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RESPONSE TO TERROR

Legal Office Sinks Davis' Wiretap Bill

Security: The proposal is dropped after legislative counsel finds 'roving' tracking of calls illegal.

January 16, 2002|MIGUEL BUSTILLO and NANCY VOGEL | TIMES STAFF WRITERS

SACRAMENTO — Gov. Gray Davis' proposal to let state and local police obtain roving wiretaps on suspected criminals was dropped from the legislation containing it Tuesday after the legislative counsel's office concluded that it was illegal.

The proposal, a centerpiece of Davis' State of the State address last week, had been welcomed by some law enforcement leaders but criticized by civil libertarians and some liberals.

Davis unveiled the idea at the outset of a reelection bid in which he faces challenges from three Republicans--former Los Angeles Mayor Richard Riordan, Secretary of State Bill Jones and investor Bill Simon Jr.--each vying for the GOP nomination to take on the Democratic incumbent.

Asked to size up the chances of a roving-wiretap bill passing now, Assemblyman Fred Keeley (D-Boulder Creek) said: "I think none. There is no opportunity, because whether the Legislature has the will or not, our attorney is telling us it is moot because we lack the authority."

Although aides to the governor challenged that interpretation, the legislative counsel said that a state law authorizing roving wiretaps for state and local prosecutors and police would exceed the authority federal wiretapping law gives states, and would thus be invalid. President Bush signed legislation in October that broadened federal wiretapping abilities to target suspected terrorists, but that law did not expand states' powers to allow roving wiretaps at the local level, the counsel concluded.

Davis spokesman Steve Maviglio acknowledged that Assemblyman Carl Washington (D-Paramount) dropped roving wiretaps from his legislation Tuesday after hearing the legal opinion, but said the Davis administration would continue to work with the lawmaker, and may attempt to have it reinstated later this year.

Maviglio said the Davis administration contacted local district attorneys and the Justice Department before making the proposal public, and was informed it was within the state's powers.

George Vinson, Davis' security advisor, added that changes to federal law are still in flux, and that state lawmakers should eventually be able to pass legislation this year permitting roving wiretaps on suspected terrorists.

With conventional wiretaps, police must obtain a judge's order authorizing them to listen in on a specific phone number. Roving wiretaps allow them to follow a suspect from number to number.

Vinson said the administration may agree to back an alternative proposal that would would still require police to go to a judge any time they wanted to expand their wiretap authority but would speed up that process.

Legal Questions Only One of Plan's Problems

Some constitutional authorities joined with the legislative counsel in questioning Davis' approach. Erwin Chemerinsky, a USC professor of constitutional law, said Davis appeared to have acted without the benefit of careful legal analysis.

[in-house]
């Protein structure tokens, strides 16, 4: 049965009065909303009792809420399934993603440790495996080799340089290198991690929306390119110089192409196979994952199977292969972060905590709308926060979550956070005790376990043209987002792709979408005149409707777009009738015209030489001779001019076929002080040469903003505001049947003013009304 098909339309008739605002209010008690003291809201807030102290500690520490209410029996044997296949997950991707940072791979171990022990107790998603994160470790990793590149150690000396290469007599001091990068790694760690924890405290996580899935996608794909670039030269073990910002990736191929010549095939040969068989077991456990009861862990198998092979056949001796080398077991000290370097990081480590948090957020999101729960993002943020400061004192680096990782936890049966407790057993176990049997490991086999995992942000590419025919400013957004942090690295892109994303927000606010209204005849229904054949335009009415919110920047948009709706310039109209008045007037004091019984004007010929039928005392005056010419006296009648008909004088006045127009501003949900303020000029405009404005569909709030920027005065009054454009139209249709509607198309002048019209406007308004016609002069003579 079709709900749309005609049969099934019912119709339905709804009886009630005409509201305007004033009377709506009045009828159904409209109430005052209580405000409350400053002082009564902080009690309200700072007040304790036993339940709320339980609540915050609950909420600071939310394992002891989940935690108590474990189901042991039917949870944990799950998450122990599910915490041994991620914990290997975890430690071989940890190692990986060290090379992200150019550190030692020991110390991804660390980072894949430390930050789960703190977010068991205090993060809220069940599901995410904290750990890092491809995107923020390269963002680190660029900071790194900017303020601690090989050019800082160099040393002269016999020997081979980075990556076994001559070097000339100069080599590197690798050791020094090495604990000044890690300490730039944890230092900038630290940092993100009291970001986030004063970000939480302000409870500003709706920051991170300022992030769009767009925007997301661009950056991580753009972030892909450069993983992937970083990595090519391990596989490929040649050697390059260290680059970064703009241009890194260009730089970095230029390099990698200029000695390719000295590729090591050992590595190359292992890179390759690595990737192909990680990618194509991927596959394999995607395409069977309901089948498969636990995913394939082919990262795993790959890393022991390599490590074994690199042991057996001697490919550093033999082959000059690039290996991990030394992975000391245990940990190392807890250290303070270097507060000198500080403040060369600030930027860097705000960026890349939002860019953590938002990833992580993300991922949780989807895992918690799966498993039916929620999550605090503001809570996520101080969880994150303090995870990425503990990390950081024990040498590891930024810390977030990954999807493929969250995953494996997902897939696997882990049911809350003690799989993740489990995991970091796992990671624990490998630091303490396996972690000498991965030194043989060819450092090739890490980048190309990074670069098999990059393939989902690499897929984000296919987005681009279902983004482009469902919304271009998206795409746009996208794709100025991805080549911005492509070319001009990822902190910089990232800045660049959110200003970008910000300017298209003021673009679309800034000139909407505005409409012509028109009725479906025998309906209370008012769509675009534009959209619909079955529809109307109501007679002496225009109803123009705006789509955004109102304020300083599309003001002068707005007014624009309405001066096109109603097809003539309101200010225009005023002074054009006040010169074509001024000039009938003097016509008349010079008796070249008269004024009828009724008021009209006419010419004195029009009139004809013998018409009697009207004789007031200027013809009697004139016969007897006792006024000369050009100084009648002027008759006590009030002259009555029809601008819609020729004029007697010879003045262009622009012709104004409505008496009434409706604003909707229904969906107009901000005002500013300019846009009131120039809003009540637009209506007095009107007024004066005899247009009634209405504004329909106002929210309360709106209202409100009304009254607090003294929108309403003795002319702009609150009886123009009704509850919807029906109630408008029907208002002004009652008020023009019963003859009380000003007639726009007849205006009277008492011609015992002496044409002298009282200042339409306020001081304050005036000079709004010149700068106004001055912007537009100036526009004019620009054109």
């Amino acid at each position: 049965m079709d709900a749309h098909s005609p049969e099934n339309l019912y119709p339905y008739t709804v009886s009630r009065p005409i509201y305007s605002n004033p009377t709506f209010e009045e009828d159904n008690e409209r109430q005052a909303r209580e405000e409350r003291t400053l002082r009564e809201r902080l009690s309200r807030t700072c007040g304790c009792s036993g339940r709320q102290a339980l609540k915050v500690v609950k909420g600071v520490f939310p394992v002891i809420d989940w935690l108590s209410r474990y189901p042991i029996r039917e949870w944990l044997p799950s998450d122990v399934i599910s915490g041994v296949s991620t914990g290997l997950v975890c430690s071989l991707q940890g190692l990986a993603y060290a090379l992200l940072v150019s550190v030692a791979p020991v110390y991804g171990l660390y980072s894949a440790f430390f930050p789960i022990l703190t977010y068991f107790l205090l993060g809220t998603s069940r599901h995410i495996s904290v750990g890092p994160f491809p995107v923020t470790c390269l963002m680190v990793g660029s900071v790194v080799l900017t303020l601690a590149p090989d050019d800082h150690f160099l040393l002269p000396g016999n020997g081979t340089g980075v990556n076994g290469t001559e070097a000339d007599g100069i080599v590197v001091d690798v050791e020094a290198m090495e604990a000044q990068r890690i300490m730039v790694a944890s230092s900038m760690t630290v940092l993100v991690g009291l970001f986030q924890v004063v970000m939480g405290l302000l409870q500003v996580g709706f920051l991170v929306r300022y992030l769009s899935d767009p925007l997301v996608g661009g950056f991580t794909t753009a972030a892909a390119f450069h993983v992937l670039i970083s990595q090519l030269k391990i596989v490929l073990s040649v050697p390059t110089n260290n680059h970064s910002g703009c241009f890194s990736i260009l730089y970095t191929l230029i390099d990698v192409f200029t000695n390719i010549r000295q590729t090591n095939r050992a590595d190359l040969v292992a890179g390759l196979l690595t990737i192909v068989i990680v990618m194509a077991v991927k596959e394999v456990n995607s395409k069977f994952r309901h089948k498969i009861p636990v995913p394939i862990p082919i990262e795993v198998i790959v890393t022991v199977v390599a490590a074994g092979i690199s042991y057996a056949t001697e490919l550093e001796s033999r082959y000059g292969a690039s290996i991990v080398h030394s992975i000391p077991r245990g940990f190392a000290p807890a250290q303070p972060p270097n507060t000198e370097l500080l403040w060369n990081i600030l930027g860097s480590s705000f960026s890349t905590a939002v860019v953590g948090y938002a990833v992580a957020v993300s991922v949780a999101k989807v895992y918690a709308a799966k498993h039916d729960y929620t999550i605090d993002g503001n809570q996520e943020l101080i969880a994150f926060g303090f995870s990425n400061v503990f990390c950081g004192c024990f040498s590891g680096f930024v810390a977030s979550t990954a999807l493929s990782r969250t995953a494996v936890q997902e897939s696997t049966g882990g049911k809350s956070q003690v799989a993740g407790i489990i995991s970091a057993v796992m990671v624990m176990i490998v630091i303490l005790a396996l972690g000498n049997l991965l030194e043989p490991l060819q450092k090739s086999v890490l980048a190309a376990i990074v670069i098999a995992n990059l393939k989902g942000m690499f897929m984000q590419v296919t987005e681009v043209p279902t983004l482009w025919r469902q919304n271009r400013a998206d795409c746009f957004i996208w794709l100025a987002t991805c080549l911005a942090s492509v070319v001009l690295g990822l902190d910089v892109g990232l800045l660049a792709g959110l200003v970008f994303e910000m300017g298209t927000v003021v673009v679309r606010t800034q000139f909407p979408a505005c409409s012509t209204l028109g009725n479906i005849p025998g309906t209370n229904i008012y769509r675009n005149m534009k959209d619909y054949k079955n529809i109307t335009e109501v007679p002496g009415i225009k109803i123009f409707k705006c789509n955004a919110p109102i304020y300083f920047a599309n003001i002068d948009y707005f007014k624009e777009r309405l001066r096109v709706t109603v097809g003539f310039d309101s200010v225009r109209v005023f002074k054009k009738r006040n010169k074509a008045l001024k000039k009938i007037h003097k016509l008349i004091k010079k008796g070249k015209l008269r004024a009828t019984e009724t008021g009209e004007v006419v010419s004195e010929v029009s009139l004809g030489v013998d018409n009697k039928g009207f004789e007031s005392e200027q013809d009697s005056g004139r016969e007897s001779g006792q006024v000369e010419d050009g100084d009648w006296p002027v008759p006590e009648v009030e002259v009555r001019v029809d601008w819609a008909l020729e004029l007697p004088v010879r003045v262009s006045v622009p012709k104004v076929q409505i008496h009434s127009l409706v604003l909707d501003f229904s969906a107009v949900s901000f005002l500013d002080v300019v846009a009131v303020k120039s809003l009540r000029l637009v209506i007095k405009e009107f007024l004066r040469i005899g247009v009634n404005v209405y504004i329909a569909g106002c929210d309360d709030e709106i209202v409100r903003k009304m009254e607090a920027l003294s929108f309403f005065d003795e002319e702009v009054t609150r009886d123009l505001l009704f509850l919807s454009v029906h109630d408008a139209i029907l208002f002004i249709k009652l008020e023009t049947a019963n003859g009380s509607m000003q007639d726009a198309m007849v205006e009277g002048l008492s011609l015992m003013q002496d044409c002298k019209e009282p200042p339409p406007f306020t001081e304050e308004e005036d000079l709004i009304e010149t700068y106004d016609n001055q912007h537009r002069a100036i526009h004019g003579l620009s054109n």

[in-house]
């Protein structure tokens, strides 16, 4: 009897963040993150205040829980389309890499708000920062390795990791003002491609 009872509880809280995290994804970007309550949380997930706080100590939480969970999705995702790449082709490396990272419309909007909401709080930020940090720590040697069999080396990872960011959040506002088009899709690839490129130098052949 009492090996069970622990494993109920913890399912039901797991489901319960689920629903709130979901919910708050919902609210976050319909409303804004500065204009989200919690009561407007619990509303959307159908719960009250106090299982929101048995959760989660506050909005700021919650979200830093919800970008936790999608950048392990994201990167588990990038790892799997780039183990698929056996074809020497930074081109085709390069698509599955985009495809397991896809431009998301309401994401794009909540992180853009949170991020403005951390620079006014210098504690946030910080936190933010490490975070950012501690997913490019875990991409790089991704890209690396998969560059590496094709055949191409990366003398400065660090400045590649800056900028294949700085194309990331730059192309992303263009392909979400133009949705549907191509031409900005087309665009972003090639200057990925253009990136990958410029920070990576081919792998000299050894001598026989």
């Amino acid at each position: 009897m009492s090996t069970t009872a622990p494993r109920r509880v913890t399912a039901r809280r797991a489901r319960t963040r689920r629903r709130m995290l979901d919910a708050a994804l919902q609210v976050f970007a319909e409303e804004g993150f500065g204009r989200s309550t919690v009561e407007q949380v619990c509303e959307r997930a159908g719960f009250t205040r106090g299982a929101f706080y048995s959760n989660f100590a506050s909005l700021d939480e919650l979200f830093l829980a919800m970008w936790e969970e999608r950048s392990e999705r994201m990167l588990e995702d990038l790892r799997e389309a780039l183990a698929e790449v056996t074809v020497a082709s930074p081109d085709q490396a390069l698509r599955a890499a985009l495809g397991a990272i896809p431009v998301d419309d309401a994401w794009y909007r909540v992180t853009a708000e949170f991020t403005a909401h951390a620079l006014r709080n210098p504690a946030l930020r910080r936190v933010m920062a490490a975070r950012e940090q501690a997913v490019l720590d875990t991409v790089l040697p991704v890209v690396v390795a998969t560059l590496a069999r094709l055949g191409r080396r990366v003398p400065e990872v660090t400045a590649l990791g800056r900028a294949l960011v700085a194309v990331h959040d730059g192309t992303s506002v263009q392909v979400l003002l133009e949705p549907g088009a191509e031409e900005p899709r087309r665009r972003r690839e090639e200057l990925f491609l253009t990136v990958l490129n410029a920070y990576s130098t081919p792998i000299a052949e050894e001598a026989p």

The legal questions about Davis' wiretap proposal are only part of its difficulties. It also has been criticized by civil libertarians and some Democrats in the Assembly and Senate, who are wary of its proposed expansion of police power. As a result, some lawmakers on Tuesday predicted that the proposal is unlikely to become law.

Assemblyman Washington, who was carrying the measure sponsored by Los Angeles County Sheriff Lee Baca and Dist. Atty. Steve Cooley, and whose bill Davis has seen as the best opportunity for expanded wiretap authority--had to pare back his bill just to get it out of the Public Safety Committee, which he chairs.

Washington's bill, AB 74, initially would have allowed state and local authorities to obtain roving wiretaps through state courts, and also would have allowed them to conduct surveillance on e-mail and Internet communications.

Law enforcement leaders argue that wiretap laws have failed to keep up with technology, and that criminals can now sidestep surveillance by switching mobile phones and using e-mail and Internet chat rooms to communicate. A roving wiretap would allow police to keep up with the times and the criminals, they say.

Authorities must now obtain court orders to tap specific phone numbers, which they say puts them at a disadvantage in an age when criminals can buy cheap prepaid cell phones at convenience stores.

"The world of terrorism in terms of criminal planning and strategizing has clearly shown law enforcement that these people are pretty clever," Baca said in an interview. "They will use one cell phone, turn it off, come back with another phone, turn that one off . . . conducting their transactions on dozens of mobile phones. Our current system prevents us from following that conversation without going back into court."

Roving wiretaps and e-mail surveillance have come under fire, however, since Davis proposed them last week. It was because of that criticism that Washington requested the legal opinion from the legislative counsel. Once he received it, he announced that his bill would no longer authorize roving wiretaps.

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